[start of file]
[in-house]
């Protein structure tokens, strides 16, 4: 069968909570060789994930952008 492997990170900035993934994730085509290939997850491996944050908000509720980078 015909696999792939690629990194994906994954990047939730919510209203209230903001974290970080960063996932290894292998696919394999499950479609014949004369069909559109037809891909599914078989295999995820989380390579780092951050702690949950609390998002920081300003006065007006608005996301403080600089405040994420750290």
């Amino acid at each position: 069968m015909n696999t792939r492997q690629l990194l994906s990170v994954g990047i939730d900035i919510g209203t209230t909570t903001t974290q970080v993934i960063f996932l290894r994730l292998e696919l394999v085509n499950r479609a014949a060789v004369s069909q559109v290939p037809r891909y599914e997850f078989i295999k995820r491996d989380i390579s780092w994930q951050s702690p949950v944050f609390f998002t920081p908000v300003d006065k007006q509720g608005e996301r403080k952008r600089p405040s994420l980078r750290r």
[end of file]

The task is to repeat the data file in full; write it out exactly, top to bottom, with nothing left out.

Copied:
[in-house]
């Protein structure tokens, strides 16, 4: 069968909570060789994930952008 492997990170900035993934994730085509290939997850491996944050908000509720980078 015909696999792939690629990194994906994954990047939730919510209203209230903001974290970080960063996932290894292998696919394999499950479609014949004369069909559109037809891909599914078989295999995820989380390579780092951050702690949950609390998002920081300003006065007006608005996301403080600089405040994420750290």
């Amino acid at each position: 069968m015909n696999t792939r492997q690629l990194l994906s990170v994954g990047i939730d900035i919510g209203t209230t909570t903001t974290q970080v993934i960063f996932l290894r994730l292998e696919l394999v085509n499950r479609a014949a060789v004369s069909q559109v290939p037809r891909y599914e997850f078989i295999k995820r491996d989380i390579s780092w994930q951050s702690p949950v944050f609390f998002t920081p908000v300003d006065k007006q509720g608005e996301r403080k952008r600089p405040s994420l980078r750290r």